Thus, if you want some student innovation team to come to your room to roll out an app, let me know.

Sherri

Resources

Seesaw.me

Educreations – interactive whiteboard where kids can show their learning. Multiple pages and can link within Seesaw

 

“I want my students to be able to communicate effectively … with each other and the big world around them.”

Hello and welcome back to another installment of Teacher of SIS, where peers nominate other teachers highlighting their practices.This week we are pleased to have Clayton Dowty, teacher of english and drama here at our Bayside campus! She was nominated for integrating movement in order to increase student engagement.

Here are her responses to the questions regarding her lesson.

What did you want your students to know or understand?

Well, obviously I want to teach them reading and writing and speaking and listening skills but what that really boils down to is communication. I want my students to be able to communicate effectively with both each other and the big world around them.

What skills did you want your students to gain?

I want them to have very strong oral skills, very strong writing skills and very strong reading skills. I want them to be able to dissect language. I want them to be able to know how language is used  both to edify and to manipulate. And I want them to be able to use those skills for their own reading writing and speaking.

How did you teach this lesson in the past?

I used to do a lot more writing-based activities where the kids would write in their journals individually and then would share with each other – and that was pretty much it. But since I have introduced kinetic learning into the classroom I have a lot more engagement. The kids are out of their seats, they are engaging in creative tasks and constantly moving around and finding other people. With the brain breaks, they are able to have a moment without the intense focus of writing and when they come back to writing and come back speaking they are twice as engaged. So, I’ve managed to just triple the amount of student engagement … now they are much more apt to really want to do the activities in the lesson and not just do them because I told them to.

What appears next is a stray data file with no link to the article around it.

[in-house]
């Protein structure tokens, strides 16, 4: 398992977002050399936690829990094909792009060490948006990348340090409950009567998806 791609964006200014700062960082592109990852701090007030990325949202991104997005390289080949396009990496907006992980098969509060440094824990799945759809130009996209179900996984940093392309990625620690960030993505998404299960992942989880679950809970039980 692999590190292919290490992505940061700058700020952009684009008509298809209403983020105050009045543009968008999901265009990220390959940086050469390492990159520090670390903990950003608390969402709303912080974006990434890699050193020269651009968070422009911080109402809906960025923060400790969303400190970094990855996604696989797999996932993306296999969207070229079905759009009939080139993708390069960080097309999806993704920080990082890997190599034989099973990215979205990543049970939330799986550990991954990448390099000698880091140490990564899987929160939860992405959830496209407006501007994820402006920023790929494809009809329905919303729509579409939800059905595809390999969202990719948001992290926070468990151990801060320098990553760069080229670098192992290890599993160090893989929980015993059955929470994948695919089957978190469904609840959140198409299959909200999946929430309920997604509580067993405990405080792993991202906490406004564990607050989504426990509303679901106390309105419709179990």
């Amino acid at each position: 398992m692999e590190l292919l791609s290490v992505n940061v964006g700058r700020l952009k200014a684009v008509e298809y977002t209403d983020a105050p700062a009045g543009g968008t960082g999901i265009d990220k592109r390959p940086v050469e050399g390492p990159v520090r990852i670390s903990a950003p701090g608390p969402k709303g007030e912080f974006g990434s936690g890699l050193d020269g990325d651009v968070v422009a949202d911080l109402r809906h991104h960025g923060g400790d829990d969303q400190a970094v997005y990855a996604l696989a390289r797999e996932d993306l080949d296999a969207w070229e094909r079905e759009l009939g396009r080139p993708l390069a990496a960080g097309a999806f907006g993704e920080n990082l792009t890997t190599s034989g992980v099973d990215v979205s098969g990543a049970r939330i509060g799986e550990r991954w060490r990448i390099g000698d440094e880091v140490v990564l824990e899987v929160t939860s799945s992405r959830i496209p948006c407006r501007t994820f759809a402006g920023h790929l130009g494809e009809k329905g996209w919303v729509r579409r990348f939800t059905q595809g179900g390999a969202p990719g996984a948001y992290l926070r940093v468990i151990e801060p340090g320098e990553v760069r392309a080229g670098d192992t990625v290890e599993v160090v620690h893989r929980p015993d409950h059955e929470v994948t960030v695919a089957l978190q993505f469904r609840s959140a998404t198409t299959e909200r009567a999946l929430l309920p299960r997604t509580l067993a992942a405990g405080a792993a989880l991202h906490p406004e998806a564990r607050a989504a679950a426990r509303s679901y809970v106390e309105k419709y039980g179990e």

How did you problem-solve and be creative to come up with this new method for this lesson? 

Well.. the tricky part was how to use these concepts within the context of an English class in order to teach the skills need in English class. Essentially, what I did was to use some of the garden variety strategies that I learned in some of my training over the summer and I infused them with the skills that we needed to cover and teach in English  – so rather than having the kids get up and move arbitrarily to play games, they get up in order to complete a task.

Resources

https://padlet.com/dowty_drama/kineticz

 

 

“I wanted to foster a new mindset…multiple entry points and avenues to explore”

Welcome to Teacher of SIS, where peers nominate teachers highlighting their practices.

This week we are pleased to have Nadia Erlednson, a Kinder teacher who works at Mountainside campus.

Here are her responses to the questions regarding her lesson.

1. What did you want your students to know or understand?

I really wanted to change the mindset my students had towards mathematics.

Most students, me being one of those for many years, thought math was about solving a single problem by getting one definitive answer.